Students will be able to write a personal mission statement using their goals and character traits that they value.
Week one of final project. Yesterday we talked about S.M.A.R.T. goals (specific, measurable, attainable, realistic, timely) and they wrote goals for 1 year, 5 years, and 10 years. They couldn’t write “get better grades” – they needed to be specific about all As or no failures. Today, they chose one of those goals to write a step-by-step list of how they wanted to accomplish them. After, they brainstormed character traits they valued, things they hoped to accomplish, and discussed what sort of adult they wanted to be. They used all of these revelations to write a personal mission statement. Most took this very seriously. I plan to type up their statements, print them on business cards, and give them to them to keep in their wallets.
As important as I feel this exercise is to teach some of my students to be introspective and live more intentionally, it was not the block of my day. That was devoted to my lunch hour. First, I met with one of my students whose (older, already graduated) girlfriend was selling a car. She asked him to have me (me! She’s never met me – apparently he talks about me) look over the contract for owner financing to another person. They wanted to have it notarized and wanted to it to look good, so I played lawyer and did a little googling to help him put together an owner-financing contract.
After he left, one of my young ladies came in in tears – we’ll call her Sarah. Beginning yesterday, Sarah sat on the other side of my classroom, away from her group of usual girlfriends. They carried on as usual, but she did her work and then put her head down. Turns out, Sarah was “booted” from her friend group and she is unaware of the reason. They keep giving her “attitude” and “demand she apologize,” although she isn’t sure what she is thought to have done. As she explains and uses up my box of Kleenex, she reveals that all this has occurred over text message (mistake number one). While she was talking, one of her friends from a different friend group came in and says that she thought Sarah wasn’t talking to any of her friends, because that’s apparently what she heard Sarah was saying (talking about conflict with people not in the conflict: mistake number two).
The next thing out of Sarah’s mouth is, “Can you ask Sadie next period what’s going on?” (mistake three, letting someone else talk for you). I said absolutely not. Obviously I am confused and really shouldn’t be involved, but she did come to me and it breaks my heart to see how mean people are to each other – especially when this happens right after they write mission statements about being caring and taking care of other people. High school girls are the worst. I suggested that she try to talk to someone in person – NOT over text message. I asked why she didn’t call. She said, “They wouldn’t answer, what’s the point?” I told her to stop telling other people about the conflict, and to pull someone in the group aside and, non-confrontational, ask if she could borrow her for a few minutes privately sometime this week. Not right then, not on the spot, but alone later. When she does talk to one of her friends, be apologetic – even if Sarah doesn’t know what she is apologetic for. Instead of saying, “Why is everyone suddenly mad at me?” say “If i did something wrong, I absolutely want to apologize – but I’m not sure who I need to apologize to, and for what.” Even if the situation is totally irrational – I’m pretty sure it is – conflict solving is about going directly to the person and NOT discussing it with anyone else. It is not about putting the other party on the defensive. And it’s definitely not about being overly dramatic. By the end of lunch I was out of Kleenex, chocolate, and any emotional oomph I started my day with.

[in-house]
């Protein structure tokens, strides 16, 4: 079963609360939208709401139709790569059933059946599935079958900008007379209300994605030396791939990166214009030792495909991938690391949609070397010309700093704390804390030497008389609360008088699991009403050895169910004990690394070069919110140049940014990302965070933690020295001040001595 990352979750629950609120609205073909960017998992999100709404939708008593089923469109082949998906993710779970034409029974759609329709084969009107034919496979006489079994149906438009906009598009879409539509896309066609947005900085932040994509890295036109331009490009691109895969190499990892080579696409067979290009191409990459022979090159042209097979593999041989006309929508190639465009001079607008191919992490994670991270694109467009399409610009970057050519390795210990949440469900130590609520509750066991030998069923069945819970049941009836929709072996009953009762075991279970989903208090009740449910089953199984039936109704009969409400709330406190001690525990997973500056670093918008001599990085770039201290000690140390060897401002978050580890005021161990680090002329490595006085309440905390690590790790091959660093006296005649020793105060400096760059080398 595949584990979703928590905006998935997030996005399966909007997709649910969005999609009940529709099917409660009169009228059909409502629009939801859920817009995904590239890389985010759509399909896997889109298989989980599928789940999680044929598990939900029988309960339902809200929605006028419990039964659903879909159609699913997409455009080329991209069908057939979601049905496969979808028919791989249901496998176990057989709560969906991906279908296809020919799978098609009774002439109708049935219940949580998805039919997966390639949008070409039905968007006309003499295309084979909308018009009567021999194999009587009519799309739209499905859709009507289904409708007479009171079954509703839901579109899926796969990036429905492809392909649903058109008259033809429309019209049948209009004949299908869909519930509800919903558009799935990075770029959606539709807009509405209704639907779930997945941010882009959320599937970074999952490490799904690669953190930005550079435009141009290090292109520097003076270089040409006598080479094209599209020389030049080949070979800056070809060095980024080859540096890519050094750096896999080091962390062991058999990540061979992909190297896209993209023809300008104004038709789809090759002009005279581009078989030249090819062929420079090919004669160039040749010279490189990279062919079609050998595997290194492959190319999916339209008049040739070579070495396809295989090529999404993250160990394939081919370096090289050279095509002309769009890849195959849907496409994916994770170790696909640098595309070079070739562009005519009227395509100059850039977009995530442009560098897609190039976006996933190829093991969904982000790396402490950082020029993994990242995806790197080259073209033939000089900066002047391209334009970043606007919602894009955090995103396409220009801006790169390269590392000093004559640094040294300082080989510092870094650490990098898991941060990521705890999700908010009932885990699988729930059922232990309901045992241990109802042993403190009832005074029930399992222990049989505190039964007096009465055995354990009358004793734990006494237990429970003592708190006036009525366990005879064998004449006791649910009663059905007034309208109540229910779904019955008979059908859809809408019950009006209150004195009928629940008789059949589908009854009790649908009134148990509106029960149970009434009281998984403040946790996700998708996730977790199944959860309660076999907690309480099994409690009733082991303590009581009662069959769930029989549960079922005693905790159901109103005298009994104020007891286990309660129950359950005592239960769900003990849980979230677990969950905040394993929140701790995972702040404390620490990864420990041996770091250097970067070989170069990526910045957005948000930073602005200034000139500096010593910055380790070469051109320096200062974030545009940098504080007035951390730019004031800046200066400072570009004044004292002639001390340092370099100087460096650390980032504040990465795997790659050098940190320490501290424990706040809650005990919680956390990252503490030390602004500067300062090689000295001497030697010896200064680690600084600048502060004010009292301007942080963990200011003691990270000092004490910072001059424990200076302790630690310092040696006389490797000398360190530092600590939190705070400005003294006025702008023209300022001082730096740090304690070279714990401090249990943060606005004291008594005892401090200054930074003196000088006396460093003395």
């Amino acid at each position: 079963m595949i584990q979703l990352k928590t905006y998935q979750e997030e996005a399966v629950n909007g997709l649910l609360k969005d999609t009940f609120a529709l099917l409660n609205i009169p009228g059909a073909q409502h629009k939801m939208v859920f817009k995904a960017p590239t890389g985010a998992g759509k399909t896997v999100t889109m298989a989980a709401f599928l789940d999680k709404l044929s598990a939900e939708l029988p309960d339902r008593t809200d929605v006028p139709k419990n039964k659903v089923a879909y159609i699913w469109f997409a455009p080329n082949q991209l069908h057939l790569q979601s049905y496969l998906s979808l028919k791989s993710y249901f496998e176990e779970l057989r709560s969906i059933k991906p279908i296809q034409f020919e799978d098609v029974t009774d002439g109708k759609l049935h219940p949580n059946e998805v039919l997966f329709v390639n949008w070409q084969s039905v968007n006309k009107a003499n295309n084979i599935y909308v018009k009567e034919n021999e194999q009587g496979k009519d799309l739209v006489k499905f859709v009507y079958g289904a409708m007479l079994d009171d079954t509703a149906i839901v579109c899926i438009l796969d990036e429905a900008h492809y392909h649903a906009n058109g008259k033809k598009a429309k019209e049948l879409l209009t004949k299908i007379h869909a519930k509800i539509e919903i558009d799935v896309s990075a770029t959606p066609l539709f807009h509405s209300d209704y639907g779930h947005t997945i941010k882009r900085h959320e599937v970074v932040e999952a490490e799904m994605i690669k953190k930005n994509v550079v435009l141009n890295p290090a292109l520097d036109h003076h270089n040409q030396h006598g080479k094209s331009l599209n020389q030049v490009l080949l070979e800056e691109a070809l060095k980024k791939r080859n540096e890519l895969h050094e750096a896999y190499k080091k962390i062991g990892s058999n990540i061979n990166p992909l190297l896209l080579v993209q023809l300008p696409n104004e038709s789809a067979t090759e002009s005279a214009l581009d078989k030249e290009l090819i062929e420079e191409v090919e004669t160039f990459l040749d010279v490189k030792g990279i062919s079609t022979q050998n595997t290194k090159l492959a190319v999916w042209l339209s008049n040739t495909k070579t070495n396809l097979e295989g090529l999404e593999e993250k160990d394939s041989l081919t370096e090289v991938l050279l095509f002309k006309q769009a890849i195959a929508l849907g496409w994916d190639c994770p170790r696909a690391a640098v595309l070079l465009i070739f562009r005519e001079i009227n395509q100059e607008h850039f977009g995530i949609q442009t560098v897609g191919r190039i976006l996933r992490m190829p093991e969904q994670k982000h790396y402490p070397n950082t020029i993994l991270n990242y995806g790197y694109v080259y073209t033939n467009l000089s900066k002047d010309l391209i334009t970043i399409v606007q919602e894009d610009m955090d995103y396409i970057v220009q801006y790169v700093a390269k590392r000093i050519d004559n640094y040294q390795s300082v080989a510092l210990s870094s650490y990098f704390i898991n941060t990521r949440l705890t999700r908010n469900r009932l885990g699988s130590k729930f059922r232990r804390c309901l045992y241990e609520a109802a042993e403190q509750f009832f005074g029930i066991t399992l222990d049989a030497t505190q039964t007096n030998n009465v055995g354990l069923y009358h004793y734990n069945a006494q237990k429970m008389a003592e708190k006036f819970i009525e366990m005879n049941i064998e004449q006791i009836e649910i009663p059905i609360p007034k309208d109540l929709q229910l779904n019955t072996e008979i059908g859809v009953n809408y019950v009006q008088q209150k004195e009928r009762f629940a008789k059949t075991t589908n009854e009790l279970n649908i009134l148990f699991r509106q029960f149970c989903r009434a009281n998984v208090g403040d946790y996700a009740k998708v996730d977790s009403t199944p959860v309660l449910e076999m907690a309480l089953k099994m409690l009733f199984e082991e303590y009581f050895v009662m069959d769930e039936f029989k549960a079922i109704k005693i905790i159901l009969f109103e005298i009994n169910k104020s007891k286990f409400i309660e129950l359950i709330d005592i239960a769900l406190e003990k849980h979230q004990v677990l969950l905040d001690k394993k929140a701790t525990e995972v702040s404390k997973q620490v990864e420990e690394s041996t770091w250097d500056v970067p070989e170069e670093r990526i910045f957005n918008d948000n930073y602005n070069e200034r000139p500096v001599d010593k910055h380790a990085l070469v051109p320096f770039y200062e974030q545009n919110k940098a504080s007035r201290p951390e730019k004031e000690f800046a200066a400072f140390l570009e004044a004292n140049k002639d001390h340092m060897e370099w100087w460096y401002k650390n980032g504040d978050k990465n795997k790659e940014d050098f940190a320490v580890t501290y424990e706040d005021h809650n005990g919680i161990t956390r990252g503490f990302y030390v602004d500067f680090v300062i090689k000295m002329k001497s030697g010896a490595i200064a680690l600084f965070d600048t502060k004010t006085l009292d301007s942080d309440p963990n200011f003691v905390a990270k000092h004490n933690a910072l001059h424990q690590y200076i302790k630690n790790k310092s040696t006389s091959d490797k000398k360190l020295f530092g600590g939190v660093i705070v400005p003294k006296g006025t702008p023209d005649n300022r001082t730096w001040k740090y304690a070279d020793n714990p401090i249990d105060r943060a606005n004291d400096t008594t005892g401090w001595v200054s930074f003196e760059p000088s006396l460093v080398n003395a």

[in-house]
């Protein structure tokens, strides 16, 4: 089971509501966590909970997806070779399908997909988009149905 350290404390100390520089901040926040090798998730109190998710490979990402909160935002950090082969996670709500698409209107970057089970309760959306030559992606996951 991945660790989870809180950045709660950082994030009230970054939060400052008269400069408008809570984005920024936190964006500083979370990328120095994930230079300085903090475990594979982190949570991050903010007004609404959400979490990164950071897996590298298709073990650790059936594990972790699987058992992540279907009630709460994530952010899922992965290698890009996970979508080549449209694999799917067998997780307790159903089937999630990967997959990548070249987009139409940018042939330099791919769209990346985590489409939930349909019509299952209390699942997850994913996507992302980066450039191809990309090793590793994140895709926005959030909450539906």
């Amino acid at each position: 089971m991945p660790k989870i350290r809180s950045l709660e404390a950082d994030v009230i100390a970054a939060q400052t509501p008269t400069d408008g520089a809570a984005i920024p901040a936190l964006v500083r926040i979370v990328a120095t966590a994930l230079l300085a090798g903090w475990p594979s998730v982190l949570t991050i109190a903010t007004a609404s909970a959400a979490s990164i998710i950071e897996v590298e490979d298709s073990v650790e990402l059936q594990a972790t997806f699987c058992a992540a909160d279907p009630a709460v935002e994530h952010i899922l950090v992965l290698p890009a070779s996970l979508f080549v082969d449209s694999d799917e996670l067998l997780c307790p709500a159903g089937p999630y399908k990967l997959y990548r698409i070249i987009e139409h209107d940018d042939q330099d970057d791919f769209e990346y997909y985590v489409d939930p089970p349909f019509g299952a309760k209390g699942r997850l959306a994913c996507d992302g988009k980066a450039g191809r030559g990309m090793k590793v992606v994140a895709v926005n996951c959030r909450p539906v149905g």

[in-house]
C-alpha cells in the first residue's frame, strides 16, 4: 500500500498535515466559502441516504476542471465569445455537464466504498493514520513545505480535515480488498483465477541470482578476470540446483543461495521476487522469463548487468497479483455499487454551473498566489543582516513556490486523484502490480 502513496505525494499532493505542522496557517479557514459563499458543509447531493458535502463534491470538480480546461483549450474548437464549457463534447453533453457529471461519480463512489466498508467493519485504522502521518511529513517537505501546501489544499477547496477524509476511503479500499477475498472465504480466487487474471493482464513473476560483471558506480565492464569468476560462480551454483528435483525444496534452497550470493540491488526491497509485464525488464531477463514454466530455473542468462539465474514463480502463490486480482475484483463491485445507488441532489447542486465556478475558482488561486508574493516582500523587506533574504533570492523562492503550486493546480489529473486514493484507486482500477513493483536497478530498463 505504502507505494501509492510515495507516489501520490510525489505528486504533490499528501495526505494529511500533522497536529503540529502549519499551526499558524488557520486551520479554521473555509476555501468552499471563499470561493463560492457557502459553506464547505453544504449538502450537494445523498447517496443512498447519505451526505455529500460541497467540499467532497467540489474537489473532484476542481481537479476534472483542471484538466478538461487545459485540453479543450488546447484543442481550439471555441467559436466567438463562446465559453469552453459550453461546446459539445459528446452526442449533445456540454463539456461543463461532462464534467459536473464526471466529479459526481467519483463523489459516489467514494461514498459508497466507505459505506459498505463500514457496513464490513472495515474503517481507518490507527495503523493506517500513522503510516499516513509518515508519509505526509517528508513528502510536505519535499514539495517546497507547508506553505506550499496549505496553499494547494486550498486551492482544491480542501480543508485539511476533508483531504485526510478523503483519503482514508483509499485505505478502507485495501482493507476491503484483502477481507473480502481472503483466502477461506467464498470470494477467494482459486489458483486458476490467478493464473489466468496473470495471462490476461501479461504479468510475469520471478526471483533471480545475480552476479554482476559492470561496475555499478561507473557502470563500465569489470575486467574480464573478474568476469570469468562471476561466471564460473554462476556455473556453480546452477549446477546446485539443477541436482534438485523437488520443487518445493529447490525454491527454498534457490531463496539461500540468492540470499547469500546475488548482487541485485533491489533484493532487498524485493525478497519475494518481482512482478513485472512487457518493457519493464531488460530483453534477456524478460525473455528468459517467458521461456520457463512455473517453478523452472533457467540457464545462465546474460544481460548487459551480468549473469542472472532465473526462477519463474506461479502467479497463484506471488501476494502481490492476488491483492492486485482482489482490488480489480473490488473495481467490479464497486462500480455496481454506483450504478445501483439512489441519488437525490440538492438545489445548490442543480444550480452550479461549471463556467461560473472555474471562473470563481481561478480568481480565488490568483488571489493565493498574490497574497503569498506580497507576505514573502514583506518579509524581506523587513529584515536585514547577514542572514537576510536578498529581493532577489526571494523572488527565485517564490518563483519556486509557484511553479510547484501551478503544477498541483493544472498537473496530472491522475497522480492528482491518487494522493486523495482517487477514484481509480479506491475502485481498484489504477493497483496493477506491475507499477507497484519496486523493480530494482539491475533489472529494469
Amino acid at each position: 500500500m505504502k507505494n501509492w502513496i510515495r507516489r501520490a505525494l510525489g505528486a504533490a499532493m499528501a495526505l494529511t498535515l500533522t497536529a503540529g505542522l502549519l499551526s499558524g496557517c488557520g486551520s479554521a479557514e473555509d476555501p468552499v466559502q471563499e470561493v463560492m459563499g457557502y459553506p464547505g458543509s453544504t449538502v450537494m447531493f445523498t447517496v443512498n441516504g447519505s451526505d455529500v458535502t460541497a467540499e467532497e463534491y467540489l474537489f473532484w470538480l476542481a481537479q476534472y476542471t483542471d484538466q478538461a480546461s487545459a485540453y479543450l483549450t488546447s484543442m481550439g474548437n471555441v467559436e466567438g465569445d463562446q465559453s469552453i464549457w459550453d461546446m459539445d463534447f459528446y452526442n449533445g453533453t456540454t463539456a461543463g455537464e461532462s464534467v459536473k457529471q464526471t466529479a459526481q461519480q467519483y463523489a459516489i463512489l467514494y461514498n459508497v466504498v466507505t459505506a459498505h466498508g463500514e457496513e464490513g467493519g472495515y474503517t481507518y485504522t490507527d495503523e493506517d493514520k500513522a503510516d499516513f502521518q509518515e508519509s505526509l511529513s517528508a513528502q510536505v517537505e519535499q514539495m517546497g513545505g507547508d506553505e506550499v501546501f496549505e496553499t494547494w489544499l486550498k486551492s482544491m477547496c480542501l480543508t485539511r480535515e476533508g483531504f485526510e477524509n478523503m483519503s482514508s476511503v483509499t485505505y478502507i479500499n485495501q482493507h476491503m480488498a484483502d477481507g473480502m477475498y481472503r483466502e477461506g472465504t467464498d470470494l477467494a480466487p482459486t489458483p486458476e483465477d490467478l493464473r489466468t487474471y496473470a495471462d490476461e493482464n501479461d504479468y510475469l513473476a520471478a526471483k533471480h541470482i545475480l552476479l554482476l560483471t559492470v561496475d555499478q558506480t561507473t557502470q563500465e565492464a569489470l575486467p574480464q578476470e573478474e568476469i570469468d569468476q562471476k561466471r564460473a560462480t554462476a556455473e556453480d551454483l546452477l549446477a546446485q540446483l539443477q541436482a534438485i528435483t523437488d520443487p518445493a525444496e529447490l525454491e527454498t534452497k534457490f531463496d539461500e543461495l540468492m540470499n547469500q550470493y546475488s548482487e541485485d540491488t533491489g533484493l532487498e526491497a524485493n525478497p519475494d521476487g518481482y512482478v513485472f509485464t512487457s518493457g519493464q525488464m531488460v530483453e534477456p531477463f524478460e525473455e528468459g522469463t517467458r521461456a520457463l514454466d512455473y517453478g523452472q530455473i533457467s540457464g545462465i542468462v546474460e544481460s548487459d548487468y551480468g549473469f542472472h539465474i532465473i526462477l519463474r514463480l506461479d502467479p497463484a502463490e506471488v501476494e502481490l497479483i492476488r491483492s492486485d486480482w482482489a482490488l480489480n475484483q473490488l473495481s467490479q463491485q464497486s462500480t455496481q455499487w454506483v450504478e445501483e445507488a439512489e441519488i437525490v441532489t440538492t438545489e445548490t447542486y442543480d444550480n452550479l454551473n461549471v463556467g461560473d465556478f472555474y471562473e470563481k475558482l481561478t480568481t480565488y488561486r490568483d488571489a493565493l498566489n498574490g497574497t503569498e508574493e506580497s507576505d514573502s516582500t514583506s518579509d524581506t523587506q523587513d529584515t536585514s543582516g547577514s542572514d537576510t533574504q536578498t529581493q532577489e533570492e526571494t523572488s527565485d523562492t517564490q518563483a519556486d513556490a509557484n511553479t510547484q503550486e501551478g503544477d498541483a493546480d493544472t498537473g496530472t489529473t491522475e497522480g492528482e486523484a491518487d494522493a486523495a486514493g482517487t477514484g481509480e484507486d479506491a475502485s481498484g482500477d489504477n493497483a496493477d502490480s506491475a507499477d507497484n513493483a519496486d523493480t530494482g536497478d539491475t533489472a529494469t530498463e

After school I spent an hour with a student who wanted me to look over his application for Bush’s Chicken (his first job app ever) and help him put together a resume to submit with his application. We talked about how to follow up on an application and some interview techniques. He was incredible grateful; I really hope he gets the job. As exhausted as I was by the end of the day, I was also very thankful to have had a day that felt so…useful. I felt like I may have actually done some good in some lives. I guess that’s what makes teachers want to come back every year.
To end my post, I am sharing one of the videos that apparently is going around my students’ Facebook pages. It’s a British slam poet talking about why grades on major exams do not automatically decide a person’s fate. Third period begged me to show it. The poet, Suli Breaks, makes some good points about issues with formal education. One student asked if Suli meant that he could do whatever he wants. I said no. The poet means that a test score does not determine what type of person you turn out to be – each individual decides that. This idea fits in with our lesson today, the point of which is to get students to think about what type of person they want to grow into. Getting an A does not make a person better than someone who gets a C. The video was more a critique of public education’s reliance on test scores, rather than on the necessity of education. I’m sure he would argue that attending school is important, though he wishes it had more applicable subjects. I agree; this is the entire goal of my final portfolio project for my students. I want them to examine who they are and what they want to be and do and how they are going to do it. I’m so excited for the last four weeks of school.